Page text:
Financial planning is a very broad term. One common public conception is that it involves budgeting, or strategies to pay off credit cards. This is a simplistic but positive view. In the worst case, “financial planning” is nothing more a series of 20 year charts, geared to convince you to buy a financial product. Of course, the term can also refer to work that is much deeper and more sophisticated, and that’s where Peloton tries to add value. This blog describes how Peloton approaches financial planning in our Private Client Group. We use a common three-phase approach to tailor the solution to each client’s needs.

Accomplishing Goals (ages 30-50)

Most young people begin their adult years with some goals, though often they aren’t formalized and sometimes they’re not even known. Having time on your side is great, provided you make good decisions and work diligently toward accomplishing them. The potential losses could also be devastating – the death of a parent with young children, or the results from over-spending are two clear examples.

The first type of planning involves setting goals and protecting against certain risks. While Peloton does not sell life insurance, it does meet a specific need and we advise clients about the right level and type of coverage. How and which types of accounts to use to save for future goals is also critical at this stage. A comprehensive planning engagement makes sense at this time because the number of opportunities for good and bad outcomes is so large. During a comprehensive planning engagement, Peloton utilizes eMoney® software to help clients gather and organize their financial data. Once we see someone’s whole financial picture, we can provide specific, actionable advice.

Managing Wealth to Last (55+)

As clients move through middle age and begin to consider slowing down at work or retiring, we find that the value of formal, comprehensive planning engagements lessens. However specific types of sophisticated planning can be very helpful. In Where’s the Value in a Financial Plan? we highlighted income tax planning as a primary need for certain clients. In a similar manner, it is important during these years to revisit estate plans, ensuring that prior plans still reflect current needs. Of course, income tax planning and estate planning should mainly be done by CPAs and attorneys. Our roles are to ask appropriate questions and integrate tax and legal professionals into the planning team.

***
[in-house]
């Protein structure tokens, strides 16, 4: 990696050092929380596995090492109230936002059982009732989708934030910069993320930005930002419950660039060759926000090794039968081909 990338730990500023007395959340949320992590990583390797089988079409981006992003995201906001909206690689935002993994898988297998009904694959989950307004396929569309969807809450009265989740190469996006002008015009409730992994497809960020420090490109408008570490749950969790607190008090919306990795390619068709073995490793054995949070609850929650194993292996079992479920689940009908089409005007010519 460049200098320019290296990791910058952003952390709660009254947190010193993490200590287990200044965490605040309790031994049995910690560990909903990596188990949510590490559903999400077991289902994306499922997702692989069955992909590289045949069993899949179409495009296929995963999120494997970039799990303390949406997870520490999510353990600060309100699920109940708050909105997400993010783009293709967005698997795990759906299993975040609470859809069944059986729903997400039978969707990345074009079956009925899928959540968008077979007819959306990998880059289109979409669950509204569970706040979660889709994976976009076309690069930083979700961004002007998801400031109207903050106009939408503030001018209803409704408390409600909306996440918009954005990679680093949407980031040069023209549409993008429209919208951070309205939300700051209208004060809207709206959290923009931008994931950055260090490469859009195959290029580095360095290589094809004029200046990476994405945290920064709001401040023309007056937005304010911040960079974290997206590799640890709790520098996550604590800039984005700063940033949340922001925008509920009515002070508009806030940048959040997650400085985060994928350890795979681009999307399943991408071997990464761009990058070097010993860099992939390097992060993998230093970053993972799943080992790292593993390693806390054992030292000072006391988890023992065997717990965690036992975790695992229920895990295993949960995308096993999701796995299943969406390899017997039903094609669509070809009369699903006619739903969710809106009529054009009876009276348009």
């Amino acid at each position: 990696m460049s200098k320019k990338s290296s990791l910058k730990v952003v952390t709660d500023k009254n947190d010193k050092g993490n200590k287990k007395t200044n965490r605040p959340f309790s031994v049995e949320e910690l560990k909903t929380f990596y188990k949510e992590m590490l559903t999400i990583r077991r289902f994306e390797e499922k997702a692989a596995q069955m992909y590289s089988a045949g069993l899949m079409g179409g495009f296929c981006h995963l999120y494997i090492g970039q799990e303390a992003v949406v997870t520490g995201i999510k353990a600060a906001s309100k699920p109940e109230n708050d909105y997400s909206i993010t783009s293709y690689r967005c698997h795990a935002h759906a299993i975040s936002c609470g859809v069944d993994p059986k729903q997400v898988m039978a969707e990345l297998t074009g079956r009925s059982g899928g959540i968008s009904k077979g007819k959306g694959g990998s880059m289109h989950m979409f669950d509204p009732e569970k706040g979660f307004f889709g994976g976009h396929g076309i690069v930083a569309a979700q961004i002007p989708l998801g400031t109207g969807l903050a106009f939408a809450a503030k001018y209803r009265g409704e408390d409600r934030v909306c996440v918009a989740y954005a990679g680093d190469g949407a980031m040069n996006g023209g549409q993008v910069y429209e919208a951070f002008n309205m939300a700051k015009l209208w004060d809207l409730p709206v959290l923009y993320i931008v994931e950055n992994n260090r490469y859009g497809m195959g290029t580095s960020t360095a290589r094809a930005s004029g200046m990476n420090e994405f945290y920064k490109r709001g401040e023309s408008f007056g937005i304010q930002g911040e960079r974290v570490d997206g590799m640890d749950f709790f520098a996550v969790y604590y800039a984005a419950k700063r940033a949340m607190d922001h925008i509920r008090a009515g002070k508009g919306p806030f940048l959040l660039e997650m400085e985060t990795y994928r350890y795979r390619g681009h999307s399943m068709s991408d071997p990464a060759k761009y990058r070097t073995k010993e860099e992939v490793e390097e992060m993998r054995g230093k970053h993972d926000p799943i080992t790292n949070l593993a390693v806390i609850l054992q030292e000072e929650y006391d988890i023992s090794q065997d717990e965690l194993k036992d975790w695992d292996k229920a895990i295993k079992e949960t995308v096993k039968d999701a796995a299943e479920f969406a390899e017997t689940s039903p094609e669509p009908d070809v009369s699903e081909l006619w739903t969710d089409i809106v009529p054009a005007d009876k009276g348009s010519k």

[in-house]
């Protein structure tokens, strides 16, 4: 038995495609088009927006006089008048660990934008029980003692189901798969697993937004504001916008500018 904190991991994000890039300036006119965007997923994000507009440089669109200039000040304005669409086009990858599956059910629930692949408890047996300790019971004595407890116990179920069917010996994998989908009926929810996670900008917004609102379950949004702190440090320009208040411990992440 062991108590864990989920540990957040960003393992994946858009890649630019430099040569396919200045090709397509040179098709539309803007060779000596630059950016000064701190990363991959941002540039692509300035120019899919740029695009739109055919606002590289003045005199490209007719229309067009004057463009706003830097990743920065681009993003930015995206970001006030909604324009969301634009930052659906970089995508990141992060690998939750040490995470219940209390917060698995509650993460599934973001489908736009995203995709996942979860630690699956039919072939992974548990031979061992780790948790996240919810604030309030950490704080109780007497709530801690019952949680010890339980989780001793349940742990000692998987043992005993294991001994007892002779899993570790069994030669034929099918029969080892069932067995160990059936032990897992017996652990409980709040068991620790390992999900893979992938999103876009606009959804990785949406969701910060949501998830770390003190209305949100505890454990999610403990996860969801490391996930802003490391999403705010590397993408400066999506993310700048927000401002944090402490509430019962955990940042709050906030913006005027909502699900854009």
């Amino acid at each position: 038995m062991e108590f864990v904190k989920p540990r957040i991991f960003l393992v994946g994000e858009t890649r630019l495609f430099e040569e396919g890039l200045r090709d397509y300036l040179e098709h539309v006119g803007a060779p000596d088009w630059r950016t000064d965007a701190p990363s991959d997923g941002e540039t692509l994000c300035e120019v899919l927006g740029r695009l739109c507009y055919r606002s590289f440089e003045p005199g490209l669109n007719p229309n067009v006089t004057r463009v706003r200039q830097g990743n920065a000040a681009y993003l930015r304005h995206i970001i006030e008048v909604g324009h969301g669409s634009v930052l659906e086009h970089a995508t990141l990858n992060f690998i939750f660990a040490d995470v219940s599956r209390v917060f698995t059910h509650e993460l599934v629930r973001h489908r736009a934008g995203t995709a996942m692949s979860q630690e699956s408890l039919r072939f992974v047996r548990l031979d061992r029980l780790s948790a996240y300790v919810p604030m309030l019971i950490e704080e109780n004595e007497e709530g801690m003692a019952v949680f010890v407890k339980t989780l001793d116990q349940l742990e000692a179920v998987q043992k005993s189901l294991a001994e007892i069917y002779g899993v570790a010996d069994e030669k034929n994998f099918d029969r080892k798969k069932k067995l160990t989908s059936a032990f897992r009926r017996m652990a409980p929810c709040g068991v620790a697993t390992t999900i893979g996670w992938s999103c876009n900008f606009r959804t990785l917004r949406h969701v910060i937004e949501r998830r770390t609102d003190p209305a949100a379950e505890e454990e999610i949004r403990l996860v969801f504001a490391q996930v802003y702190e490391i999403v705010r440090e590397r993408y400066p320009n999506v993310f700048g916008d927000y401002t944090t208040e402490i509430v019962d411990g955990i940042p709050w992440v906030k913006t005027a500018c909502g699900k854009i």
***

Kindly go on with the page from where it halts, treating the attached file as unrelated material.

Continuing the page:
Beginning in the later working years, saving capacity often rises.  Throughout retirement, investing well – achieving asset growth while also generating sufficient income to spend – takes precedent. More of our work in this phase relates to managing Custom Portfolios for clients. A custom portfolio is structured to meet cash flow needs consistently, irrespective of market volatility. “Planning” at this stage is really more about executing the prior plan well.

Providing and Gifting (65+)

Nobody likes thinking about their own mortality, or the death of loved ones. But these realities are also inevitable. During these “golden years” many clients begin to consider the impact their financial wealth could make on others. One of the most common needs we address in this phase is ensuring that both spouses understand what will happen to assets if their partner passes away. One tool that’s particularly useful in these discussions is a simple net worth statement showing the amount and varieties of assets. Another is an estate distribution chart which illustrates where the money will flow at death.

This time is also when many clients consider gifting strategies. Gift planning generally follows two routes: gifts to heirs and gifts to charitable causes. How much and when to pass money to the next generation demands careful thought. Gifts to heirs also have certain tax consequences, so some formal planning often makes sense. Similarly, legacy gifts to non-profit or civic organizations carry tax implications.

Conclusion

As money managers for individuals and households, Peloton has always done financial planning for clients. Sometimes our work looks more like the common concept of planning (e.g., Accomplishing Goals), and sometimes it’s more about daily execution of the prior plan. In all cases, though, financial planning at Peloton is client-centered and tailored to your unique needs and life stage. We’ve never been “just investment managers”. We hope this raised some questions for us in your mind. We invite you to call Peloton today to discuss your planning needs.